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The high school standards are set at a level of performance approximately equivalent to the end of the tenth grade. It is expected that some students might achieve this level earlier and others later than this grade. (See "Deciding what constitutes a standard-setting performance.")

M Mathematics
Number and Operation Concepts
a Use addition, subtraction, multiplication, division, exponentiation, and root-extraction.
b Understand and use opposite, reciprocal, raising to a power, taking a root, and taking a logarithm.
c Have facility with the mechanics of operations as well as understanding of their typical meaning and uses in applications.
d Understand and use number systems.
e Represent numbers in various forms and graph them.
f Compare numbers using order relations, differences, ratios, proportions, percents, and proportional change.
g Carry out proportional reasoning.
h Understand dimensionless numbers as well as numbers with specific units of measure.
i Carry out counting procedures such as those involving sets and arrangements.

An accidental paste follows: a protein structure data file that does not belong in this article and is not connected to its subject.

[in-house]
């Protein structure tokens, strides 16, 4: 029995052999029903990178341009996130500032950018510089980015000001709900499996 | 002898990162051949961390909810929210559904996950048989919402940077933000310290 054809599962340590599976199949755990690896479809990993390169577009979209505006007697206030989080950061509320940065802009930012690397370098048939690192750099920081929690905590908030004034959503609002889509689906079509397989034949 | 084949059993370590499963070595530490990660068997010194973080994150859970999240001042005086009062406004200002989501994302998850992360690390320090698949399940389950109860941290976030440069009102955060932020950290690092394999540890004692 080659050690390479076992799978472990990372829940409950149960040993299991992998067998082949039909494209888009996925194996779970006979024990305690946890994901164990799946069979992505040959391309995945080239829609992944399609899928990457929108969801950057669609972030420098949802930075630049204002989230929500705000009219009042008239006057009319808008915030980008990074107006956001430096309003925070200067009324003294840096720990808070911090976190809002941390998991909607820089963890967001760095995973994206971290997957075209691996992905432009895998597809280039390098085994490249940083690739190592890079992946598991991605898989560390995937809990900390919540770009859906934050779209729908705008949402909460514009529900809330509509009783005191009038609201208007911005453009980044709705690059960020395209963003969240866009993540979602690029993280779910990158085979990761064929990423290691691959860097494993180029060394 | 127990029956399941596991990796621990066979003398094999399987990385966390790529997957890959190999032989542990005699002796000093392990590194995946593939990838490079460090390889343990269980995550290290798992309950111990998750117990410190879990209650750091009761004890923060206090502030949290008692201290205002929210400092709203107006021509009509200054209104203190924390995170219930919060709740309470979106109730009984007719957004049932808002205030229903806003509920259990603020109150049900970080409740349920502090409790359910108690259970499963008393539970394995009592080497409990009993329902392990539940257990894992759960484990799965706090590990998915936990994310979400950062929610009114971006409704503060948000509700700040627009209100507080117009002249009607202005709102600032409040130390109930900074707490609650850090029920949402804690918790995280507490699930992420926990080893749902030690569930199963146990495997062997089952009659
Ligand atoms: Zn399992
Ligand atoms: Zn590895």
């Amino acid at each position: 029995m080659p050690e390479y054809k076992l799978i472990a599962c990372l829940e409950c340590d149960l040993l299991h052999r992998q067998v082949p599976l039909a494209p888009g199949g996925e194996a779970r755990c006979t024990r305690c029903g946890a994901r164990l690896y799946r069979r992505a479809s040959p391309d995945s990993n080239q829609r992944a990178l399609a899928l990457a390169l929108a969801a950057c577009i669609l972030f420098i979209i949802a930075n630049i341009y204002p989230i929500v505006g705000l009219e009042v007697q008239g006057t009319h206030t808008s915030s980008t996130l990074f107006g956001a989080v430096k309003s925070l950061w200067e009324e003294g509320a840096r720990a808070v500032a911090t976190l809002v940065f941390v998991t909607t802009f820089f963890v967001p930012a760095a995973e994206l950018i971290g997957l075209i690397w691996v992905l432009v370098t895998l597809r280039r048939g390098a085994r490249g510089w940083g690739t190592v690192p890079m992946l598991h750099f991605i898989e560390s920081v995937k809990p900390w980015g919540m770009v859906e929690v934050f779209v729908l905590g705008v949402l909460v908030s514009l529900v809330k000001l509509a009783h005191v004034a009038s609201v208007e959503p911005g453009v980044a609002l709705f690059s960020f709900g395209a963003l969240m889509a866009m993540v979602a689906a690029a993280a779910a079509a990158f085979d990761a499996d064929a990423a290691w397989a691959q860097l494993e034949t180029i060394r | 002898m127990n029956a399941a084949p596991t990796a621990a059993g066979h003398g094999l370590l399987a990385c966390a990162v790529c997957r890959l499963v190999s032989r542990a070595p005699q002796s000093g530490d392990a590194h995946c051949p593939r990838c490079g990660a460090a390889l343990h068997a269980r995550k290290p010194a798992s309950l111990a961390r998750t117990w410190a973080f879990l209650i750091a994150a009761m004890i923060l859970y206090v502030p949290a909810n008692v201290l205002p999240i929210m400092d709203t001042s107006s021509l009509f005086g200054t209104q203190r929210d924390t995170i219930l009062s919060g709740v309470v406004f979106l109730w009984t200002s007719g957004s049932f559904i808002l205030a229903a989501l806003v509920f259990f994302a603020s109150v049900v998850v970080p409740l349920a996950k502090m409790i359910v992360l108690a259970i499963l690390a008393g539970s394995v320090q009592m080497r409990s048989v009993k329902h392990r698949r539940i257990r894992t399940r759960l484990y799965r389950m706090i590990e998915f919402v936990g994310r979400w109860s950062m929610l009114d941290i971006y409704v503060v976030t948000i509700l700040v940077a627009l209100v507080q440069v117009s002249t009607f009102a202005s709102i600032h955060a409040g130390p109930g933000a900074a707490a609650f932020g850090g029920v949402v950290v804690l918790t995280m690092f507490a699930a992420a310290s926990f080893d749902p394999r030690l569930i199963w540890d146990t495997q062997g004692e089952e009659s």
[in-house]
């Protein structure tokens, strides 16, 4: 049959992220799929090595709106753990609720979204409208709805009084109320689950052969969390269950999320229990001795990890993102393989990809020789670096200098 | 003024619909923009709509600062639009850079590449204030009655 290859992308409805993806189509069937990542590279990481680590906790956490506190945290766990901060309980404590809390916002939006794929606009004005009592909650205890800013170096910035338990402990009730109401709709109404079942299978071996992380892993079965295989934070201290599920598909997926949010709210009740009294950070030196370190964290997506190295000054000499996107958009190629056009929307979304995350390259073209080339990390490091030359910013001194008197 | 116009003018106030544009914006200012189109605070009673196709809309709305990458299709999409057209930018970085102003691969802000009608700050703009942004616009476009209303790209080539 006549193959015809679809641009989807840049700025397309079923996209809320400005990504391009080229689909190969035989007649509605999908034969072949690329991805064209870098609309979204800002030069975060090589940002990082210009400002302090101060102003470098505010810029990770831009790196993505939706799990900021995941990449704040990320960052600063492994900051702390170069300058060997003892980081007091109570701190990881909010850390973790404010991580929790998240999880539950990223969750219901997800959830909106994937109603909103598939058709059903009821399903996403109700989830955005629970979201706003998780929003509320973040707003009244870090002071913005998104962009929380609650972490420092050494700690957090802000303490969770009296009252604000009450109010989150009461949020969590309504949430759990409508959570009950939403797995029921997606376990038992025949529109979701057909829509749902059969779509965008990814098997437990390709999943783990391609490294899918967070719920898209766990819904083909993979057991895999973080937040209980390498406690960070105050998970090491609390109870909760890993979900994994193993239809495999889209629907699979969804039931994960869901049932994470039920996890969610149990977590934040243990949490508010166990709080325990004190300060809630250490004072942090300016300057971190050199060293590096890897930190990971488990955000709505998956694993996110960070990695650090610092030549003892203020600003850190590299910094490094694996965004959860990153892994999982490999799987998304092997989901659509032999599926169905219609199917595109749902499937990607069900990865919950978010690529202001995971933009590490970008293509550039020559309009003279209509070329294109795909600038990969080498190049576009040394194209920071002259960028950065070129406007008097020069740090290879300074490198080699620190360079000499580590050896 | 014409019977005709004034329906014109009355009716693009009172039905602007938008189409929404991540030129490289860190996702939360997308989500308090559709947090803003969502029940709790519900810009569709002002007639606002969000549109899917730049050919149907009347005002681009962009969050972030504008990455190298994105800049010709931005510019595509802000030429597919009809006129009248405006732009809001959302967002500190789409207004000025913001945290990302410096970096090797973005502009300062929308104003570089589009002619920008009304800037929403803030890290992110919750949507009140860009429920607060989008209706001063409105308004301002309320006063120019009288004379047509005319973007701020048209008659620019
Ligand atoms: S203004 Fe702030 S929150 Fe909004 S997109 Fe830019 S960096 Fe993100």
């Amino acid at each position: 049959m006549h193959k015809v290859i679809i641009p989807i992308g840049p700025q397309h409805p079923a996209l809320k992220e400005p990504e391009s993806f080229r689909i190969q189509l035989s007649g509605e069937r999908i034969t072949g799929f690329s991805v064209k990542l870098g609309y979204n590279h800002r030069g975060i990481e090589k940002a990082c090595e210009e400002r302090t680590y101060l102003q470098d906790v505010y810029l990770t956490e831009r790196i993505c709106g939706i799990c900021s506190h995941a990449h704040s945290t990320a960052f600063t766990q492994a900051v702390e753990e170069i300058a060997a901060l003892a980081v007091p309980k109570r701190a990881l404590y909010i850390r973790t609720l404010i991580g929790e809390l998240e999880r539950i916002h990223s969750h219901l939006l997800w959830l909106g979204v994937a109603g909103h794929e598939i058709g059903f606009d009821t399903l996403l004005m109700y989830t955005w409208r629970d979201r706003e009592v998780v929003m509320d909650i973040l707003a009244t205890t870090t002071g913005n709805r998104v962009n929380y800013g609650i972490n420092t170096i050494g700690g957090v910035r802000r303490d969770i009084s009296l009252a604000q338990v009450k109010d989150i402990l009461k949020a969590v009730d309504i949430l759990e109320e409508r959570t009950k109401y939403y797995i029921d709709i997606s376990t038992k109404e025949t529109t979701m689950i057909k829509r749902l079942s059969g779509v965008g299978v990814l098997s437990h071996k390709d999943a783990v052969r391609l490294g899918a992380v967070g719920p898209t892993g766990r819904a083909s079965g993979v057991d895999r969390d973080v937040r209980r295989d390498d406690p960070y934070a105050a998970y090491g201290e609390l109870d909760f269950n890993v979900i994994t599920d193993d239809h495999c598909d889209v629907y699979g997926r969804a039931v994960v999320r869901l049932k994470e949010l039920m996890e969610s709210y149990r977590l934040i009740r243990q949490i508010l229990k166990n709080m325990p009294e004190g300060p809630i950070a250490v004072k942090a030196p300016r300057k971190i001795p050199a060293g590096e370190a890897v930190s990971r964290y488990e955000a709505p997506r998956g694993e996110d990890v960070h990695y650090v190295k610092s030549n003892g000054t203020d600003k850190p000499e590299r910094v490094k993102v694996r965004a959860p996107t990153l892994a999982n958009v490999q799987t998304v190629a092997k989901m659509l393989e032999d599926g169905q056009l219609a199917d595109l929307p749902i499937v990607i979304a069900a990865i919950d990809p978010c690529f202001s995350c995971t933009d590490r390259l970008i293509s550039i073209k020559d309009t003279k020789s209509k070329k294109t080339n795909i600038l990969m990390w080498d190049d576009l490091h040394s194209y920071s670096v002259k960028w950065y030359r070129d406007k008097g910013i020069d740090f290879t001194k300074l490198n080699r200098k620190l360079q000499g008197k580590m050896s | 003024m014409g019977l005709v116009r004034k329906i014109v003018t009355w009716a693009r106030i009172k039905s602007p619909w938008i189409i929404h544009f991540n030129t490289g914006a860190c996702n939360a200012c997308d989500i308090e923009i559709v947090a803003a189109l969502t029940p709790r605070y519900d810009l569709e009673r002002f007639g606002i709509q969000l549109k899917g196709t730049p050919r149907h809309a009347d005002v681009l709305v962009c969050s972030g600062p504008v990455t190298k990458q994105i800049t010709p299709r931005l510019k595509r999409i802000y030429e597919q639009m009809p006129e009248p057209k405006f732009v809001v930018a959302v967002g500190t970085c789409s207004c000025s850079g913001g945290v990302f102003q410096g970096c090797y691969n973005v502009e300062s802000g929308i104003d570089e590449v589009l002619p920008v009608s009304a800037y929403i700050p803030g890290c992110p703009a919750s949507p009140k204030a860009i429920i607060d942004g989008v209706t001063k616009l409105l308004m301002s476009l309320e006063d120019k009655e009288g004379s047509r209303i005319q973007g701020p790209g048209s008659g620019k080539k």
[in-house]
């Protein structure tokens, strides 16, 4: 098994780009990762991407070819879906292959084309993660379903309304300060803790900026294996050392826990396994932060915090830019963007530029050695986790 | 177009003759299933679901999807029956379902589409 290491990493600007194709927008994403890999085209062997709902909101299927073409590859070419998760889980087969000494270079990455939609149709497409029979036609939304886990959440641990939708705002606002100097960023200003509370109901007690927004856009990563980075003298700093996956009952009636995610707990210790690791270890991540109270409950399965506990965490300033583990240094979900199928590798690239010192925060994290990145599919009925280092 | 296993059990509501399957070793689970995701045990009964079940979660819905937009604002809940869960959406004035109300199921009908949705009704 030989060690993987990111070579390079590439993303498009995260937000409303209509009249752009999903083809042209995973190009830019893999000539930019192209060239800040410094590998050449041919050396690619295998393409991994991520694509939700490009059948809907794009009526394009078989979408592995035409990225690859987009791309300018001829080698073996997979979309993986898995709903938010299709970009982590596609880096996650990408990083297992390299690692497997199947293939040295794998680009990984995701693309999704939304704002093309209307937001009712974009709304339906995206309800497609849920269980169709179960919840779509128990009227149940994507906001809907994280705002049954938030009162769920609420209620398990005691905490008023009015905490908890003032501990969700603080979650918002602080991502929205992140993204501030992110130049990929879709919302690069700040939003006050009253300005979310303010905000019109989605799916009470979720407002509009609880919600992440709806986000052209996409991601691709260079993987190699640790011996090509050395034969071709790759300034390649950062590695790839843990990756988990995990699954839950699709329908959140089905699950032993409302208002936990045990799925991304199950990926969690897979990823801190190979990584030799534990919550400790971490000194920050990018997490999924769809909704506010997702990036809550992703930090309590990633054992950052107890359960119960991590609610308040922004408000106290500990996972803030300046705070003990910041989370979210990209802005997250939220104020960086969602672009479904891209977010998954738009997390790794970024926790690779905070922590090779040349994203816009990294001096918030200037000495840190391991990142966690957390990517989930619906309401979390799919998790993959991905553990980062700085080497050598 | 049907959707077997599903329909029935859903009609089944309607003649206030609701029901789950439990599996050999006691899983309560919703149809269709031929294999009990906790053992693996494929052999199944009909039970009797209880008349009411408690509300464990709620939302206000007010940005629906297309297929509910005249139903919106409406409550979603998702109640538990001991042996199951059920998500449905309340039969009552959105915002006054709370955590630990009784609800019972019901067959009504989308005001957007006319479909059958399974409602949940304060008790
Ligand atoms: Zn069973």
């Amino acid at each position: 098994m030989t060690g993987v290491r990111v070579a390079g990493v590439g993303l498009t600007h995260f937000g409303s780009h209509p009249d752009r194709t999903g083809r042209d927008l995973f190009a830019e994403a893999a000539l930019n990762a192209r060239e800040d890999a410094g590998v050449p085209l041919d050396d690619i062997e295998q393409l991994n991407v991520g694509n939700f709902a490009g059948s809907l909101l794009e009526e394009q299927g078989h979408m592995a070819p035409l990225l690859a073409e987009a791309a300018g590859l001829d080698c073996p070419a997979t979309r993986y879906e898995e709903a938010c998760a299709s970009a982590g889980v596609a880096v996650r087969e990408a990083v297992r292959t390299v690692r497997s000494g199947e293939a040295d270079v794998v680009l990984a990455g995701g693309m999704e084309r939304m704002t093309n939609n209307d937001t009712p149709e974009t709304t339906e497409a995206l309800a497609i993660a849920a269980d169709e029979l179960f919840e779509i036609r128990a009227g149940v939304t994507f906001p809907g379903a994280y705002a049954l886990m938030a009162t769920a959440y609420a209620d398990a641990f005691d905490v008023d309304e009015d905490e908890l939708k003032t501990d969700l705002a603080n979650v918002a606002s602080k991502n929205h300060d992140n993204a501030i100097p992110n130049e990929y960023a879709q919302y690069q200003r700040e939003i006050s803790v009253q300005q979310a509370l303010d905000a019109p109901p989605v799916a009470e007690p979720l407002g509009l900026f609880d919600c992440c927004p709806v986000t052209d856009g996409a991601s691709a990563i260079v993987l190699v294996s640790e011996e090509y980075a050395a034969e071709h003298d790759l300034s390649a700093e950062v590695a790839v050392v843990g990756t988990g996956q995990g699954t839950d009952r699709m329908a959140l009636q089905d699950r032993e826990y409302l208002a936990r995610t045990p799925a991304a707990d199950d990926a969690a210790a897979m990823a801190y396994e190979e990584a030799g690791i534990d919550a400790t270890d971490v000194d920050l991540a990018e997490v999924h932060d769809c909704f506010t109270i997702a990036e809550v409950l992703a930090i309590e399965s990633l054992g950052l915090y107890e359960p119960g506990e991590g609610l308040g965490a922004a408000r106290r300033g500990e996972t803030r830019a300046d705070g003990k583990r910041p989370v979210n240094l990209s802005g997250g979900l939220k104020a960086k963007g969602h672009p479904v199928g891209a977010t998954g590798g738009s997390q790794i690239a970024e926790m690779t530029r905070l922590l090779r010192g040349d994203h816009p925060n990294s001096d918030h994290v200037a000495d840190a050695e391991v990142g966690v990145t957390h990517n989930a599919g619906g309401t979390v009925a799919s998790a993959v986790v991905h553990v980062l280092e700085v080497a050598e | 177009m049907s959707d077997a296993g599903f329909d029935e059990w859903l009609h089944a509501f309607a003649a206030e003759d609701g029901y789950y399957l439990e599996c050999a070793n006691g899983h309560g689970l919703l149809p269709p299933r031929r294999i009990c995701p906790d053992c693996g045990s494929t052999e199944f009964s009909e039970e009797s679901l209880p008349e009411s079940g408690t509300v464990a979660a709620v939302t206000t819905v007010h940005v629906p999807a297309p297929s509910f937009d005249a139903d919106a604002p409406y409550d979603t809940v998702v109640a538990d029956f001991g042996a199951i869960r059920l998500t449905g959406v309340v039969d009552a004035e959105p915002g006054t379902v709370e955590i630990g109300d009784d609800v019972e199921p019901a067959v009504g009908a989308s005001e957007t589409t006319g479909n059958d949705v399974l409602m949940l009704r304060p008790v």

j Use concepts in solving problems involving integers.
k Use a scientific calculator effectively and efficiently.
l Recognize and represent basic number patterns.
Geometry and Measurement Concepts
a Model situations geometrically to formulate and solve problems.
b Work with two- and three- dimensional figures and their properties.
c Use congruence and similarity in describing relationships between figures.
d Visualize objects, paths, and regions in space and describe these using geometric language.
e Know, use, and derive formulas for perimeter, circumference, area, surface area, and volume.
f Use the Pythagorean Theorem in many types of situations.
g Work with similar triangles and use the three basic trigonometric functions.
h Analyze figures in terms of their symmetries.
i Compare slope and angle.
j Investigate geometric patterns.
k Work with geometric and non-geometric measures.
l Use quotient measures and product measures.
m Understand the structure of standard measurement systems.
n Solve problems involving scale.
o Represent geometric curves and graphs of functions in standard coordinate systems.
p Analyze geometric figures and prove simple things about them using deductive methods.